It is almost 1000 years since William the Conqueror planted the New Forest as a hunting area near to his castle at Winchester. In spite of its name this National Park covering 571 km² is one of the oldest (and most beautiful forests) in England. Four thousand ponies roam freely here in such a laid back state that at times you find them taking a nap, unperturbed, in the middle of the road!
Before you leave to explore the wonders of Southern England (which include the Cornwall coast, Stourhead gardens and the town of Bath), spend a few days in the New Forest, which in recent years has transformed into a residential area with beautiful houses and gardens.
Places of interest in the local area
To begin your tour of the New Forest, start by visiting the charming village of Beaulieu located along the river, south-east of the forest. Beaulieu is known nationwide for its National Motor Museum founded in 1890 by the Baron John Montagu of Beaulieu. Its collection of cars is so large and lavish that you can easily spend half a day there. Hundreds of models are on display including a 1909 Rolls-Royce Silver, a 1912 Hispano Suiza, a 1962 Jaguar E-Type Roadster as well as several racing cars from the 1960s that broke the world road speed record. A monorail four metres high enables you to take a tour of the park, where you will discover Lord Montagu’s splendid Victorian castle which is still very much full of life.
Near Beaulieu, Exbury Gardens is a magical place that you absolutely must visit. It consists of a collection of beautiful English gardens created in the 1920s that can be visited on foot but also by train. The Rothschild collection of rhododendrons, azaleas and camellias is world famous (note that rhododendrons are not in bloom before the month of May.)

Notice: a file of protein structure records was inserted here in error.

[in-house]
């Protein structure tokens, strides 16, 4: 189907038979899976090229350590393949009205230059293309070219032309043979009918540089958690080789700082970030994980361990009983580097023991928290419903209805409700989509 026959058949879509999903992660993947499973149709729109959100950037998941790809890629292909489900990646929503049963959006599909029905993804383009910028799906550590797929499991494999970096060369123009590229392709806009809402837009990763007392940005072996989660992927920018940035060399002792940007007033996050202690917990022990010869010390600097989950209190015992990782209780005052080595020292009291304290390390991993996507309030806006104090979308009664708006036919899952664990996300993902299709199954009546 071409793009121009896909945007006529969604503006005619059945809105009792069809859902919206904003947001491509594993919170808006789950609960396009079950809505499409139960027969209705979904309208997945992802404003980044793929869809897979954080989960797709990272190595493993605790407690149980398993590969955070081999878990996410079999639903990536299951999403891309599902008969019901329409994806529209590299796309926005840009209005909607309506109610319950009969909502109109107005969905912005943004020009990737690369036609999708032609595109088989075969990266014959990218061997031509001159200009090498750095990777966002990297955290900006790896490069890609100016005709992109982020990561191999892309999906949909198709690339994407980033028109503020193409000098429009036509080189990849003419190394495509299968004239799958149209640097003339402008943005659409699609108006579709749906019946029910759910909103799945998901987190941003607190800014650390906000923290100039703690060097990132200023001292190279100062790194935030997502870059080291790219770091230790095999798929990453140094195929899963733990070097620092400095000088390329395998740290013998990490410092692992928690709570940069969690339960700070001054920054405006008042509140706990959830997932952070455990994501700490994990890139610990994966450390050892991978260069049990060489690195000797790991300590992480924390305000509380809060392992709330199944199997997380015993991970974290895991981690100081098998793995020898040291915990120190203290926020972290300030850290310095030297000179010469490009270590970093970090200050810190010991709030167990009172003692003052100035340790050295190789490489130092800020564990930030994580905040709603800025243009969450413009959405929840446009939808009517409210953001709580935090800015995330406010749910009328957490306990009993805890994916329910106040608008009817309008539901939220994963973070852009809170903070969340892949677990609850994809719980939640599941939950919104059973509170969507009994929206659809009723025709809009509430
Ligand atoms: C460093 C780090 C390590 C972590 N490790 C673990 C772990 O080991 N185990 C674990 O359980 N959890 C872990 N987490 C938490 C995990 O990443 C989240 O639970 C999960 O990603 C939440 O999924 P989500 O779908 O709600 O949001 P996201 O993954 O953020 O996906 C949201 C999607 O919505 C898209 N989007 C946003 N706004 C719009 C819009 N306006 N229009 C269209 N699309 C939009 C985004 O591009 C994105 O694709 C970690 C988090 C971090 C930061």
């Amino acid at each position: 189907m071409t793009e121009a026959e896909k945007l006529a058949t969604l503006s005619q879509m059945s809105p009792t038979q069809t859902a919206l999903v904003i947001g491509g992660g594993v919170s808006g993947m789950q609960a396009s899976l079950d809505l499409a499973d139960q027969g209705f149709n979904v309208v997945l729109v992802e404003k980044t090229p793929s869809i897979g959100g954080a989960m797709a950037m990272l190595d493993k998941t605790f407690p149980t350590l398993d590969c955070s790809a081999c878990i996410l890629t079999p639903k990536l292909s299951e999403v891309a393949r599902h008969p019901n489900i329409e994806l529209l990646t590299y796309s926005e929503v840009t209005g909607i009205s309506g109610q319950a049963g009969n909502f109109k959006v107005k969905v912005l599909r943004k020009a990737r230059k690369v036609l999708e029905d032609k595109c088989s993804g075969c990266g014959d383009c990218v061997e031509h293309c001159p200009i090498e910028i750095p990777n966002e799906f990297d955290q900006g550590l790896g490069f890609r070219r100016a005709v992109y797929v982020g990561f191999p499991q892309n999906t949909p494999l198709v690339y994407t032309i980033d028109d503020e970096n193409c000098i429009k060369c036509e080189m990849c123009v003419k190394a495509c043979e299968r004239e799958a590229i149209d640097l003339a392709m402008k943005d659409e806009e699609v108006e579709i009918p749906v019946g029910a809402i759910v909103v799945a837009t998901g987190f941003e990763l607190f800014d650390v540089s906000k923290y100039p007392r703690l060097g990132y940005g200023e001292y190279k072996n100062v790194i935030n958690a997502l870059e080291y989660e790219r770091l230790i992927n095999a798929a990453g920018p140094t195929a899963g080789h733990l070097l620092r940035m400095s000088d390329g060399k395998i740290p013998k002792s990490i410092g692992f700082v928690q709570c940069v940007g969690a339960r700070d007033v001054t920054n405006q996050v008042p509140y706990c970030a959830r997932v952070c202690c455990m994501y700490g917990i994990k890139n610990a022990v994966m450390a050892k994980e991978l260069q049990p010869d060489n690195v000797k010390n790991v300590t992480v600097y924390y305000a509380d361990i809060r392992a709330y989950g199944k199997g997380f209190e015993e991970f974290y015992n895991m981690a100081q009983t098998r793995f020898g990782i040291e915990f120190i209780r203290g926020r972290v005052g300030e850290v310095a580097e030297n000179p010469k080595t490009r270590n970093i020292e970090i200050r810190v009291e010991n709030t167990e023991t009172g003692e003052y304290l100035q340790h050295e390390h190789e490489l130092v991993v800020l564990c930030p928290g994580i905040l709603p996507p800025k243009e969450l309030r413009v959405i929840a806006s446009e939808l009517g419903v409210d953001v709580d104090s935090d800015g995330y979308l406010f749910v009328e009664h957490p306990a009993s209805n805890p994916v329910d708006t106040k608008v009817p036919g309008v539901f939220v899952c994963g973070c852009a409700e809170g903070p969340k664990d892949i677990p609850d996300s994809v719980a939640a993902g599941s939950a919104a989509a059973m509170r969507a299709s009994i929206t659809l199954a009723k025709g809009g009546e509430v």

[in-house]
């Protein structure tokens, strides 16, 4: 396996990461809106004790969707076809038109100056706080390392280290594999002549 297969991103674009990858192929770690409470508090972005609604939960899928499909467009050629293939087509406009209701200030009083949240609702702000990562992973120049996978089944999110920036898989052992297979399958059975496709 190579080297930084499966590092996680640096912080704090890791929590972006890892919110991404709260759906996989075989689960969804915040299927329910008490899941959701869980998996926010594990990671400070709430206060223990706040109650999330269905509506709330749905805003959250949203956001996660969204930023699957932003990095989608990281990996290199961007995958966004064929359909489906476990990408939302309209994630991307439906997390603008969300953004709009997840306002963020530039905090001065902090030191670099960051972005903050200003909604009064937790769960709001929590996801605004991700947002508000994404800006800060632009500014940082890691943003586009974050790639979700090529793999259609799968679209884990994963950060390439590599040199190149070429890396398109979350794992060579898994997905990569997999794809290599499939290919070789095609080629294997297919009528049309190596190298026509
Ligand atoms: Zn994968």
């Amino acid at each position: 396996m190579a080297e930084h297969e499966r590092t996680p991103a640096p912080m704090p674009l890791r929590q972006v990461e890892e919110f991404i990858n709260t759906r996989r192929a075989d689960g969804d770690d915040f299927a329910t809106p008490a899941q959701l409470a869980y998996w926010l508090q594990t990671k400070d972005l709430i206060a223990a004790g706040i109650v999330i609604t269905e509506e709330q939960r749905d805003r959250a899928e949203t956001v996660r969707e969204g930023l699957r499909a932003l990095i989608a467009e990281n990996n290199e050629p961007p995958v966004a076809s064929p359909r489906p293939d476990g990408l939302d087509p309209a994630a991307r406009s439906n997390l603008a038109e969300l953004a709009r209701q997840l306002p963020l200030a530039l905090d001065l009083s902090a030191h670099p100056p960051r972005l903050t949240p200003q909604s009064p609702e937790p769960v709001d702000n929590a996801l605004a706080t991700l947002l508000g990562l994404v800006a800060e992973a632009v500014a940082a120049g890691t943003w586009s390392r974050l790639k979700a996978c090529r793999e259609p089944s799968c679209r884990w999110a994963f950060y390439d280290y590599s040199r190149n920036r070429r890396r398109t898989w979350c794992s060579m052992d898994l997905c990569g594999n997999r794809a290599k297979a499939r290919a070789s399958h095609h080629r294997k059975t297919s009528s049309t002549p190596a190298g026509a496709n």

North of the pretty town of Lyndhurst, famous for its Victorian red-brick church, is the village of Fritham and its famous pub The Royal Oak which is regularly praised by the specialist press. You don’t see a soul for miles here and then all of a sudden there are dozens of cars parked along the road! All the locals go to The Royal Oak for its home brewed beer and also for its delicious local produce (cold meats and cheeses in particular) that you can enjoy in the pub’s garden.
Continuing northwards, you come across a part of the New Forest called Nomansland, a dream spot for students looking for thrills (the ‘Nomansland’ signs are stolen regularly!) Besides a deer sanctuary located in Boldenwood, this coniferous zone is greatly appreciated for its unusual restaurant Les Mirabelles. As its name suggests, this establishment is the work of a Frenchman Claude Laage, from the Lorraine region. His rich and tasty cuisine is worth a detour, particularly his Rossini beef fillet which alone must contain around 10,000 calories! A friendly and humorous man, Claude has given free rein to his passion for wine by creating an exceptional wine menu that attracts enthusiasts from all over the UK. The menu includes Chateau Latour’s last 20 vintages, not forgetting the Romanée-Conti, all at unbeatable prices. Places like this are hard to come by!
Thirty miles east of the New Forest is the ancient cathedral city of Winchester, which was also the capital of England from the 9th to the 12th century. This is a gem that you shouldn’t miss. Winchester is first and foremost famous for its cathedral, whose foundation stones (from the Isle of Wight) were laid in 1079 under the initiative of William Walkelyn, a bishop appointed by William the Conqueror. This majestic cathedral has a very sober Romanesque style. The lawns surrounding it, with a few tombs emerging here and there, are a place where the city’s students come to relax. The tomb of Jane Austen (1775-1817), the author of Pride and Prejudice is also here in all its simplicity. Jane lived twenty miles from Winchester at Chatow in a little red brick house which is still open to the public.
The New Forest’s Official website
Les Mirabelles Restaurant
Jane Austen’s House